Many if not most of Lehane's fans have come to him through his early Kensey Gennaro crime stories, which feature a very appealing couple working out of a Boston belfry in their fight against crime. Lehane has often characterized these as potboilers, which I think gave him the means to do what he really wanted to do, which was write novels with a little larger scope and a lot more clout.
It's funny how that goes, though, because though he did go on to write the highly praised Mystic River, which then became the equally highly praised movie of the same name, the fans kept on clamoring for Kensey and Gennaro. Lehane finally brought them back in Moonlight Mile in 2010, very much a sequel to Gone, Baby, Gone.
Many people liked that one a lot, but, though I was as eager to read it as the next person, I found the older, wiser and more comfortable pair less interesting. People's growing up isn't always their most attractive feature, especially when it comes to fiction. I think the second factor at work, though, may have been that Lehane's heart wasn't really in it anymore. What I presume he really wants to do is write historical fiction about the last century in America, because this is what he's done at this point in his career when he gets to call his own shots.
Live by Night traces the adult life of one Joseph Coughlin, though no one but his father ever calls him Joseph. As the emotionally neglected younger son of a police commissioner, Joe somewhat predictably (at least in novels) turns to a life of crime. Ostensibly a fast paced action tale about life during Prohibition as seen from the criminal side, this is actually an introspective novel about this one guy caught up on this often questionable path. Although a lot of the action revolves around how he slowly builds his Prohibition empire, the book in many ways is about limits. Joe is always looking for his own boundaries. He's a criminal, not a good guy falsely suspected of being one. And I think until possibly at the very end, he never really questions or repents of that choice. He knows or at any rate believes that he belongs with those who live by night, not the day workers of our world.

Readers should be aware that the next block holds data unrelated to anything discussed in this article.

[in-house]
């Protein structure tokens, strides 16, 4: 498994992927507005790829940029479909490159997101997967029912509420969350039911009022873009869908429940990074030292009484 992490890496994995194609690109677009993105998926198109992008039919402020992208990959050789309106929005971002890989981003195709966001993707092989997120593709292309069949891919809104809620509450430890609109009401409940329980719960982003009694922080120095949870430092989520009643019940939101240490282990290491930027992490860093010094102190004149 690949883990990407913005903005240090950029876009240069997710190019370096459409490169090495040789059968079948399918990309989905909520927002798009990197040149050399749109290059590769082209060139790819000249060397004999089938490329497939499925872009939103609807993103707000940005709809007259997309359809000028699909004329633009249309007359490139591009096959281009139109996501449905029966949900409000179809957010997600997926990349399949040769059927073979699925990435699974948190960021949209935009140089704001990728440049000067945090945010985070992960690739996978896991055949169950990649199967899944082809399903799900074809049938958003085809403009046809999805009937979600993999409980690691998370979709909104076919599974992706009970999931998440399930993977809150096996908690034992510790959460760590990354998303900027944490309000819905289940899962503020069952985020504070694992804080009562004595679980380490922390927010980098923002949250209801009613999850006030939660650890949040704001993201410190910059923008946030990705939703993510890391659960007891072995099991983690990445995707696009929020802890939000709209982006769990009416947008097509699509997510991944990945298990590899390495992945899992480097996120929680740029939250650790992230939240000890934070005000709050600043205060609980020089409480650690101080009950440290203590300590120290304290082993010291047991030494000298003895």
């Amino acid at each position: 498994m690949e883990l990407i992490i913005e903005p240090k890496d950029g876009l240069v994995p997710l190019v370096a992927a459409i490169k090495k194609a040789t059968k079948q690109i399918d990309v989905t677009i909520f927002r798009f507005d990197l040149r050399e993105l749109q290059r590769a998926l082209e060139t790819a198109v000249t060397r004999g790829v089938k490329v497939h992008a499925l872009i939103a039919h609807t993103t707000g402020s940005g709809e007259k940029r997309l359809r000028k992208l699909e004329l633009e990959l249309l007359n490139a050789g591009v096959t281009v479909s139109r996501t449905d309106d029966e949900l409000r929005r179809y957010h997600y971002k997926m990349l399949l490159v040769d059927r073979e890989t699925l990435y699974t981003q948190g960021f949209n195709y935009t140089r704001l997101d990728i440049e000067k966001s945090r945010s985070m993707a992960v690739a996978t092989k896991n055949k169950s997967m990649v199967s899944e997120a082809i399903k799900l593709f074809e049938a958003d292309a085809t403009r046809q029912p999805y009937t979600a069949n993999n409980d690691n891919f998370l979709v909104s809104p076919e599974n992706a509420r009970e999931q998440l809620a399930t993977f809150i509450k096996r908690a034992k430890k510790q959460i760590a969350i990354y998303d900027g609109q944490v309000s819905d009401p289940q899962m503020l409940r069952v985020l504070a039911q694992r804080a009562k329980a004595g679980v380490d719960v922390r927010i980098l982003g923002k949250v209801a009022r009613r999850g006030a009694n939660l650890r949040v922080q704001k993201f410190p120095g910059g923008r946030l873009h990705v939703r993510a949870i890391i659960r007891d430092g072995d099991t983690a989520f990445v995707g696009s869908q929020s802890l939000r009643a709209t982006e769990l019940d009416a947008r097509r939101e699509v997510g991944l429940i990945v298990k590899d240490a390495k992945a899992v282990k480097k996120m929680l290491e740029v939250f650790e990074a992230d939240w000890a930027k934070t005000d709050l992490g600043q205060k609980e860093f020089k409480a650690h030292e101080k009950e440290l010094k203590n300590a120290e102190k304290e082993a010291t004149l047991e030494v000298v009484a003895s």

I think the introspective quality is what keeps us at a little remove from Joe, and perhaps from the book itself. We move through Lehane's meticulously researched 1920s Eastern Seaboard as in a dream. Most gangsters probably don't worry a lot whether good money can come out of bad, but Joe does. On the other hand, he's not a gangster. Or so he says. He's an outlaw. These aren't always distinctions the non-criminal can easily understand, however.
Live by Night is a very beautifully written book, and there are many scenes that seem almost cinematographic. Even this I find myself wondering a little about, though. Lehane has done very well with the movie industry, and as I've heard this book is already optioned (DiCaprio again?) it's not hard to think he may have been thinking in terms of film even as he wrote it.
I think Lehane's writing always retains a bit of the potboiler elements, sometimes deliberately so (Shutter Island, anyone?), and sometimes not. There are certainly some potboiler elements in this one, despite its greater ambitions. Some of the thuggish gangsters (because they're not all like Joe) seem pretty worn out. And don't even get me started on the prison sequence. I don't if anyone should even attempt prison scenes any more, they are so tired. But all the way through the book there are wonderful moments, like the getaway scene early on, or Joe's arrival in Tampa.
"Some years later, on a tugboat in the Gulf of Mexico, Joe Coughlin's feet were placed in a tub of cement."